6 top tips for establishing (and maintaining!) a successful retail operation

We asked Kyra to share some advice about successfully adding a retail side to your business:

  1. Be confident with your product offering: You need to be proud of your products because that’ll be reflected in everything you do. 
  2. Be smart with your margins and listen to customers: Your customers are ready and waiting to help you improve your products with their firsthand experiences, so make sure you listen to them!
  3. Be innovative: Think about what differentiates your space from other retailers in the area. “Nobody wants another shop that’s the same as all the rest. Create a reason for customers to visit”.
  4. Make room for new stock: It’s important to be on top of things so you don’t get weighed down by slow-selling stock! For example, look out for items available in multiple colours and mark down the ones selling more slowly. “Our guys will literally go, ‘The yellow’s been so much lower than the green. We need to mark it down’. There’s no point sitting on stock that’s just taking up room for something that could sell”.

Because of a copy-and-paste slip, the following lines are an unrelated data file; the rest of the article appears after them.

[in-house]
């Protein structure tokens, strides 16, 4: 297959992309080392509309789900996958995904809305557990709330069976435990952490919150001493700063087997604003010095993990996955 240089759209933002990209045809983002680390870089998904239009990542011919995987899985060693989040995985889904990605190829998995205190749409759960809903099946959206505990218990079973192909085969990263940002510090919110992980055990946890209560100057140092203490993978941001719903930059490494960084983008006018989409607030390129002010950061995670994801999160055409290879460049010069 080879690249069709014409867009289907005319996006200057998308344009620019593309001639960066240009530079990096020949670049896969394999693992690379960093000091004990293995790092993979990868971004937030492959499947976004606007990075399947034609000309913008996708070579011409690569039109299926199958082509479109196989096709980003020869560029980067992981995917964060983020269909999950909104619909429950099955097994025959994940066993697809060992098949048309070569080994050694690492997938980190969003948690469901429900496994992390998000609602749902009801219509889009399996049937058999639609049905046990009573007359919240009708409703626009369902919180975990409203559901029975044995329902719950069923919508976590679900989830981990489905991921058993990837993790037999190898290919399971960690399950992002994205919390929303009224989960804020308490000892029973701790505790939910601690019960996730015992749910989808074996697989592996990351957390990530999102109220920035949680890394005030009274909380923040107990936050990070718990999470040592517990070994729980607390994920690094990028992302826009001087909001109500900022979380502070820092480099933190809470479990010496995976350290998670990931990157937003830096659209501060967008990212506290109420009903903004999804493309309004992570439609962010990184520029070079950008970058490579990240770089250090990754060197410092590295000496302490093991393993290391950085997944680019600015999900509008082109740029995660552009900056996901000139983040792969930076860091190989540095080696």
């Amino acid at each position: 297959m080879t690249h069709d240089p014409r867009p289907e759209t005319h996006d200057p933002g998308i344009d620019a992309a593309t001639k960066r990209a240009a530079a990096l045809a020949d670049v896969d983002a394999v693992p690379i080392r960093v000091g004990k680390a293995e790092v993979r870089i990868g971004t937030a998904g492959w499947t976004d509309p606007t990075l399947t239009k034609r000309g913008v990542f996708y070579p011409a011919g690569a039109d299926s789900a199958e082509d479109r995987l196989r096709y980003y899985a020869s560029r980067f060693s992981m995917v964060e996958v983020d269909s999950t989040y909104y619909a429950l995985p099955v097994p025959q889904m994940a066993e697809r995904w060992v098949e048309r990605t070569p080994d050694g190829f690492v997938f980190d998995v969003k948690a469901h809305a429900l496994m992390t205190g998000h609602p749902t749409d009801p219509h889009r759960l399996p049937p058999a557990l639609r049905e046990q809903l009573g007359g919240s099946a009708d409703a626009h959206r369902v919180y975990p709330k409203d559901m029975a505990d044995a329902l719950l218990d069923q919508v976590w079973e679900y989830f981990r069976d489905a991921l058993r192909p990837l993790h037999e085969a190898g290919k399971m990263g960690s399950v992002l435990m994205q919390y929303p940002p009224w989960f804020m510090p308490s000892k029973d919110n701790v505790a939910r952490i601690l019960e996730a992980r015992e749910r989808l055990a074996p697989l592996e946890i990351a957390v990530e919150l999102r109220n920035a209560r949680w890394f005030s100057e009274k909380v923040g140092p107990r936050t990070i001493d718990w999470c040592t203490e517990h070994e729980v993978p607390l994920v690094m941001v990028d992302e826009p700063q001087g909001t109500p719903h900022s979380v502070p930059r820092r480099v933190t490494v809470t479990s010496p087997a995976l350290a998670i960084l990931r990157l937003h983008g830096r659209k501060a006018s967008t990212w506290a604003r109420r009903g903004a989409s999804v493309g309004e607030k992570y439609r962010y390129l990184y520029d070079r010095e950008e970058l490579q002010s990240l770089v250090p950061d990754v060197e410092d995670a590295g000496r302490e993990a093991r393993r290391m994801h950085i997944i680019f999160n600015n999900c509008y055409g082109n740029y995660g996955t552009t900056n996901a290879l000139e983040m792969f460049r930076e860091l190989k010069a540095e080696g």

5. Have a good relationship with the people working in the shop: You’re all part of one team, whether you’re working in the head office or on the shop floor. “The team in the shop are your spokespeople and the frontline of your customer service. Having the right people in there who are passionate about the product and brand is definitely important in a retail space”, Kyra says. It’s important to get the team involved so they “feel empowered” and don’t feel like they’re working for someone. “Let them run it and do their thing, basically”. 
  6. Be reactive: Whether you’re focusing on sustainability initiatives or updating the shop window, make sure you’re always on the ball and ready for new ideas. “We change the shop window every two to three weeks. If it starts raining, we put umbrellas in the window and people will run in for umbrellas”. 

The team in the shop are your spokespeople and the frontline of your customer service.

Kyra White, head of marketing, Caroline Gardner

Trialling products so they’re ready for wholesale

Kyra says the team is “always innovating our products” and having a physical site helps them get the products (such as the new nightwear collection) “exactly right” before pushing them elsewhere. 

“Once we’ve tested and perfected it, we hope to then evolve that to the wholesale side. Hopefully, you’ll be seeing that on Faire”.